Vitiligo of the Face in a Patient Treated With Vemurafenib for Metastatic Melanoma

June 2016 | Volume 15 | Issue 6 | Case Report | 766 | Copyright © 2016

Maria Rita Nasca MD PhD,a Francesco Lacarrubba MD,a Francesco Ferraù MD,b and Giuseppe Micali MDa

aDermatology Clinic, University of Catania, Catania, Italy
bOncology Unit, “S. Vincenzo” Hospital, Taormina (ME), Italy

Abstract

Vemurafenib is a potent and selective BRAF inhibitor, which is effective on patients with BRAF V600E mutated late-stage melanoma. Common and less common adverse skin reactions include photosensitivity, maculo-papular exanthema, hand-foot skin reactions, hyperkeratotic follicular rash, pruritus, benign verrucous papillomas, plantar hyperkeratosis, keratoacanthomas, squamous cell carcinomas, infections, and melanoma. To our knowledge, vitiligo has been reported in 2 cases only. This paper reports the case of a 63-year-old man with metastatic melanoma, who developed sudden facial depigmentation after 4 weeks of treatment with vemurafenib 960 mg twice daily. Features consistent with vitiligo were evident at clinical and ultraviolet light examination, as well as at in vivo reflectance confocal microscopy. The latter examination showed lack of normal brightly refractile papillary rings at the dermo-epidermal junction in lesional skin, as well as decreased brightness and half-rings with “scalloped border-like” features in adjacent non-lesional skin. Vitiligo is an adverse reaction to be expected in patients treated with vemurafenib and whether its occurrence may be associated with a positive outcome, as suggested by previous investigations, is still a matter of debate.

J Drugs Dermatol. 2016;15(6):766-768.

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INTRODUCTION

Vemurafenib is a potent and selective inhibitor of oncogenic BRAF kinase, which has been shown in clinical trials to improve the chances of survival of patients with late-stage melanoma, harboring activating V600E mutations. Its use is associated with several adverse skin reactions – photosensitivity, maculo-papular exanthema, hand-foot skin reactions, hyperkeratotic follicular rash, and pruritus are frequent and usually occur at an early stage in the course of treatment. Other side effects, which reflect altered keratinocyte proliferation, such as benign verrucous papillomas, plantar hyperkeratosis, keratoacanthomas, and squamous cell carcinomas, are less frequent and usually observed at a later stage. In addition, infections and the onset of another primary melanoma have been reported as unusual, yet possible complications.1,2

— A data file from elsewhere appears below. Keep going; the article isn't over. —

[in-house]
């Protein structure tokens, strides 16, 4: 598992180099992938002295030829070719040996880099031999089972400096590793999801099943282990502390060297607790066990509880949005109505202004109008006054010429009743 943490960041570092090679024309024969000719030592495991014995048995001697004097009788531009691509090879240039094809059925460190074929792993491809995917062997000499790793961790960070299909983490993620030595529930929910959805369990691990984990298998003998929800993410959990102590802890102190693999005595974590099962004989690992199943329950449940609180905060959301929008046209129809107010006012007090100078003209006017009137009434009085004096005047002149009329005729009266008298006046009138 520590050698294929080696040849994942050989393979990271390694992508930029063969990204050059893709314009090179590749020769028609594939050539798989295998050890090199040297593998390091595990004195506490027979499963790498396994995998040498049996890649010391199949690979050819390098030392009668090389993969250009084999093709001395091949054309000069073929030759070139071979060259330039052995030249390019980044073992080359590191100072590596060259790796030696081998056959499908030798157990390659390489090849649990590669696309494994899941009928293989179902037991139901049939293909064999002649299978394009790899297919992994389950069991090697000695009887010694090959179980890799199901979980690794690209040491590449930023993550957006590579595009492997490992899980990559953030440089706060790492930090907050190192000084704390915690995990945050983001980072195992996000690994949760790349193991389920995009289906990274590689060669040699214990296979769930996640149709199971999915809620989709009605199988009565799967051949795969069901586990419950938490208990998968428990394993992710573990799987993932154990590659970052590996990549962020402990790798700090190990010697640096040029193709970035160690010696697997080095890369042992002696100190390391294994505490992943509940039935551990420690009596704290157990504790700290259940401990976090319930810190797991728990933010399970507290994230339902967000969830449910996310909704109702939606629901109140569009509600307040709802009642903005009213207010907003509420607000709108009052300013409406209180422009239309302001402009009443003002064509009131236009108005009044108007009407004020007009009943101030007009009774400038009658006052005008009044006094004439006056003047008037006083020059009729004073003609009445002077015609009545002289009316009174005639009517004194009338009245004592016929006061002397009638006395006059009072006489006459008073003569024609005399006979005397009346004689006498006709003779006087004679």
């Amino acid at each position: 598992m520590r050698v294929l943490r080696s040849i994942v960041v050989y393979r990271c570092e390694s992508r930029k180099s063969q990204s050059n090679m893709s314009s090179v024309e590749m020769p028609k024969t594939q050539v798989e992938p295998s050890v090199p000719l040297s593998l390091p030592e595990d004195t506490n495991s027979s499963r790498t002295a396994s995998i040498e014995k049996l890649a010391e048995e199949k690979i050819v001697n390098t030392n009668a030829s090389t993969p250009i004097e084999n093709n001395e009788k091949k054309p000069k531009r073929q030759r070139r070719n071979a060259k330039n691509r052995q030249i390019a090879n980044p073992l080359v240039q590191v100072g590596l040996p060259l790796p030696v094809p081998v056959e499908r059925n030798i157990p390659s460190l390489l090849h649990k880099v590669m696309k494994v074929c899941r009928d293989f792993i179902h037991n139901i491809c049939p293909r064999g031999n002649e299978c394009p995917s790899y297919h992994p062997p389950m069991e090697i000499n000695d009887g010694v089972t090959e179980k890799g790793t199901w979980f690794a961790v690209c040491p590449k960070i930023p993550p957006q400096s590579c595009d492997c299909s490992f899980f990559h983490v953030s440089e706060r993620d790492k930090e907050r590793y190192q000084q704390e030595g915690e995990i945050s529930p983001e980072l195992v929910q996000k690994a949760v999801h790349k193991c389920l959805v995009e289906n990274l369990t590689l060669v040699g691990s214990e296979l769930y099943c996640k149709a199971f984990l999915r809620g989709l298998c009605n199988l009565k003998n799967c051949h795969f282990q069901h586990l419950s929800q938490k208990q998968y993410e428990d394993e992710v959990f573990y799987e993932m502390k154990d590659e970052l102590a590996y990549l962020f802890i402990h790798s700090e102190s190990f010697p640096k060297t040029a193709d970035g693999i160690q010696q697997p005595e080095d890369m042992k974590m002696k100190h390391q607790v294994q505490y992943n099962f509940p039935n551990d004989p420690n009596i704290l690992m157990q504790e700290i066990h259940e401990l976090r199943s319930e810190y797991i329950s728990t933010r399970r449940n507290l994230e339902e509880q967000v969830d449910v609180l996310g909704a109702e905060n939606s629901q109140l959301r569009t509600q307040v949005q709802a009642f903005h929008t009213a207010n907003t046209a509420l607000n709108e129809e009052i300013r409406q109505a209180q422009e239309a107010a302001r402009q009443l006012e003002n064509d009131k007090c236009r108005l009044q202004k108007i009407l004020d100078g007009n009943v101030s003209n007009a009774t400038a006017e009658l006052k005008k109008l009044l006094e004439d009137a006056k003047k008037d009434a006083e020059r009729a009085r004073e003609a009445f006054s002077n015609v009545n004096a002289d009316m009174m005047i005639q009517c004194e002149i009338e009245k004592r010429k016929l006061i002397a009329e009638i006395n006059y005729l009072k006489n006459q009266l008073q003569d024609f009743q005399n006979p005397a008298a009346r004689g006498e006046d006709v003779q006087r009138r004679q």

To our knowledge, only 2 cases of vitiligo resulting from vemurafenib therapy have been reported.3 The onset of achromic patches is an unusual side effect which has also been observed in other immunological targeted therapies for melanoma, such as interferon,4 IL-2,5 and ipilimumab.6 A progressive immunologically-driven loss of melanocytes as a result of a CD8+ T cell-mediated destruction promoted by these chemotherapeutic agents has been considered to be the possible cause of vitiligo.3-5

This study describes the case of a 63-year-old man with metastatic melanoma who developed sudden facial depigmentation during treatment with vemurafenib. The medical history of the patient was negative for chronic or occasional/occupational exposure to chemicals or immune-mediated disorders, and remarkable for an unspecified pigmented lesion on the right cheek which had been treated by laser carbon-dioxide in 1998. The lesion had recurred 10 years later, but, at that time, surgical excision and histological examination had apparently excluded any malignant melanocytic proliferation. In 2014, however, the patient developed three deeply seated nodular lesions on the right side of the neck. A computed tomographic (CT) scan revealed the presence of three enlarged lymph nodes located in the right parotid region (22 mm and 11 mm each) and on the right lower neck (36 mm). Histological examination of needle biopsy sample from a lymph node revealed a malignant metastatic melanoma positive to HMB45 and BRAF V600E mutation. No further lesions were detected through total body CT scan, bone scintigraphy, and PET. Treatment with vemurafenib 960 mg twice a day was started, but after 4 weeks a generalized maculo-papular rash occurred, prompting dermatological consultation.

At physical examination, a diffuse erythema on the head, trunk and limbs, with mild scaling and a prominent follicular reddening, particularly evident on the extensor limbs, was observed. Most notably, facial depigmentation sparing the eyelids and extending to the mandibular angle and upper posterior neck was detected (Figure 1A). No other hypopigmented patches were detected elsewhere in the body. Features consistent with vitiligo were evident both at ultraviolet light examination (Visia-CR, Canfield Imaging Systems, NJ; Figure 1B) and at in

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